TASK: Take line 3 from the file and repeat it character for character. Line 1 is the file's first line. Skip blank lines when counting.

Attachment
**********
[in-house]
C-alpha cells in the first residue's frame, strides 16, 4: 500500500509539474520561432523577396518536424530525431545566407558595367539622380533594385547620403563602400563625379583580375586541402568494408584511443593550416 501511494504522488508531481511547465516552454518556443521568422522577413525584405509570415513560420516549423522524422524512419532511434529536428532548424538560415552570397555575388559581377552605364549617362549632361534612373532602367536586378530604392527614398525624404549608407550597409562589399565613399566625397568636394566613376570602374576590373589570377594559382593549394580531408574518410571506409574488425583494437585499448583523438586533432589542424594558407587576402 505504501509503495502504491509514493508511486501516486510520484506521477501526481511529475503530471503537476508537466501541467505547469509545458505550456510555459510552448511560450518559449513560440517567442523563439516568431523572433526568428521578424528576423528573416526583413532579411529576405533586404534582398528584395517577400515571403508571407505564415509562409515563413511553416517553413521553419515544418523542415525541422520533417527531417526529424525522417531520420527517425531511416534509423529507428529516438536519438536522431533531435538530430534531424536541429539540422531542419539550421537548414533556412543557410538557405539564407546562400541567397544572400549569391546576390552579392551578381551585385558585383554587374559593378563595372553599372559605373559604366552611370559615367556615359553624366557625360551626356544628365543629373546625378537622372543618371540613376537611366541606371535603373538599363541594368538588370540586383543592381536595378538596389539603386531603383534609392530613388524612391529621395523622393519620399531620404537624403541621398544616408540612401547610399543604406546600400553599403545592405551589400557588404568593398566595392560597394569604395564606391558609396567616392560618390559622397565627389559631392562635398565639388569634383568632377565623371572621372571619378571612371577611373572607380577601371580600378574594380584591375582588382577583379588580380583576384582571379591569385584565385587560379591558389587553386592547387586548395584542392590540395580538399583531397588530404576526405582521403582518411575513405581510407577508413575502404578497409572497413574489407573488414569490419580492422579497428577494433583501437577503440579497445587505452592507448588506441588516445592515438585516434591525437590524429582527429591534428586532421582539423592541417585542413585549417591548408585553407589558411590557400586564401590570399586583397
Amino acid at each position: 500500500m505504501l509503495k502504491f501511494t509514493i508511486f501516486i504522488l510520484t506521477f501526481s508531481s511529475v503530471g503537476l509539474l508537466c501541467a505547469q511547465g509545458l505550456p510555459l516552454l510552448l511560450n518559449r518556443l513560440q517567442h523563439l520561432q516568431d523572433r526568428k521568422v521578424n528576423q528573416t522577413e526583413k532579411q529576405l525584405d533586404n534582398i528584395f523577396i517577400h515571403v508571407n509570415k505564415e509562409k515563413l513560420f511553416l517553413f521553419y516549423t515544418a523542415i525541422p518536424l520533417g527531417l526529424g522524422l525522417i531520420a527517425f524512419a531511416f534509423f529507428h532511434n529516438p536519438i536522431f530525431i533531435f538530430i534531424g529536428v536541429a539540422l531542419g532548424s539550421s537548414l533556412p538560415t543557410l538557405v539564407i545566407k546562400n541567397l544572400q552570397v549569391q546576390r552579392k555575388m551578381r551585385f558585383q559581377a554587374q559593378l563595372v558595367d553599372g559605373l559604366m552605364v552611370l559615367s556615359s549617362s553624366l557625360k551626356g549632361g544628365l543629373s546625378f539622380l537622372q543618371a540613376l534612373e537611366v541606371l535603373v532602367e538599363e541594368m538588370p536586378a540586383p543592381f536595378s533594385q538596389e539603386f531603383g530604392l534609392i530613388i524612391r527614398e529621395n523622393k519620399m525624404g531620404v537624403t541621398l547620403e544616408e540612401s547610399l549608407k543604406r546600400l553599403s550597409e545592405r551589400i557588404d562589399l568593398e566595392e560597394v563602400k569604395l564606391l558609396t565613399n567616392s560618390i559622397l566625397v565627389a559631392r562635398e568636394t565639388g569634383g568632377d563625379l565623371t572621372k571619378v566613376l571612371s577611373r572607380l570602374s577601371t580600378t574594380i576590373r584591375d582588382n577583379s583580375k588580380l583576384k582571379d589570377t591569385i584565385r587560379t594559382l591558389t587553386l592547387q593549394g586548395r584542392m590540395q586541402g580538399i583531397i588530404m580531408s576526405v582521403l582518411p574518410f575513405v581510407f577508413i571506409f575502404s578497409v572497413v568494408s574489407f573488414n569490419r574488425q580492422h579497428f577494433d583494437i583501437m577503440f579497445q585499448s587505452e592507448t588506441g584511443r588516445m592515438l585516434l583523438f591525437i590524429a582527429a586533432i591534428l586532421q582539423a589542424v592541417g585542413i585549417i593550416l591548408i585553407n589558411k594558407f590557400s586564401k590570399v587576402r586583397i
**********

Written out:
Amino acid at each position: 500500500m505504501l509503495k502504491f501511494t509514493i508511486f501516486i504522488l510520484t506521477f501526481s508531481s511529475v503530471g503537476l509539474l508537466c501541467a505547469q511547465g509545458l505550456p510555459l516552454l510552448l511560450n518559449r518556443l513560440q517567442h523563439l520561432q516568431d523572433r526568428k521568422v521578424n528576423q528573416t522577413e526583413k532579411q529576405l525584405d533586404n534582398i528584395f523577396i517577400h515571403v508571407n509570415k505564415e509562409k515563413l513560420f511553416l517553413f521553419y516549423t515544418a523542415i525541422p518536424l520533417g527531417l526529424g522524422l525522417i531520420a527517425f524512419a531511416f534509423f529507428h532511434n529516438p536519438i536522431f530525431i533531435f538530430i534531424g529536428v536541429a539540422l531542419g532548424s539550421s537548414l533556412p538560415t543557410l538557405v539564407i545566407k546562400n541567397l544572400q552570397v549569391q546576390r552579392k555575388m551578381r551585385f558585383q559581377a554587374q559593378l563595372v558595367d553599372g559605373l559604366m552605364v552611370l559615367s556615359s549617362s553624366l557625360k551626356g549632361g544628365l543629373s546625378f539622380l537622372q543618371a540613376l534612373e537611366v541606371l535603373v532602367e538599363e541594368m538588370p536586378a540586383p543592381f536595378s533594385q538596389e539603386f531603383g530604392l534609392i530613388i524612391r527614398e529621395n523622393k519620399m525624404g531620404v537624403t541621398l547620403e544616408e540612401s547610399l549608407k543604406r546600400l553599403s550597409e545592405r551589400i557588404d562589399l568593398e566595392e560597394v563602400k569604395l564606391l558609396t565613399n567616392s560618390i559622397l566625397v565627389a559631392r562635398e568636394t565639388g569634383g568632377d563625379l565623371t572621372k571619378v566613376l571612371s577611373r572607380l570602374s577601371t580600378t574594380i576590373r584591375d582588382n577583379s583580375k588580380l583576384k582571379d589570377t591569385i584565385r587560379t594559382l591558389t587553386l592547387q593549394g586548395r584542392m590540395q586541402g580538399i583531397i588530404m580531408s576526405v582521403l582518411p574518410f575513405v581510407f577508413i571506409f575502404s578497409v572497413v568494408s574489407f573488414n569490419r574488425q580492422h579497428f577494433d583494437i583501437m577503440f579497445q585499448s587505452e592507448t588506441g584511443r588516445m592515438l585516434l583523438f591525437i590524429a582527429a586533432i591534428l586532421q582539423a589542424v592541417g585542413i585549417i593550416l591548408i585553407n589558411k594558407f590557400s586564401k590570399v587576402r586583397i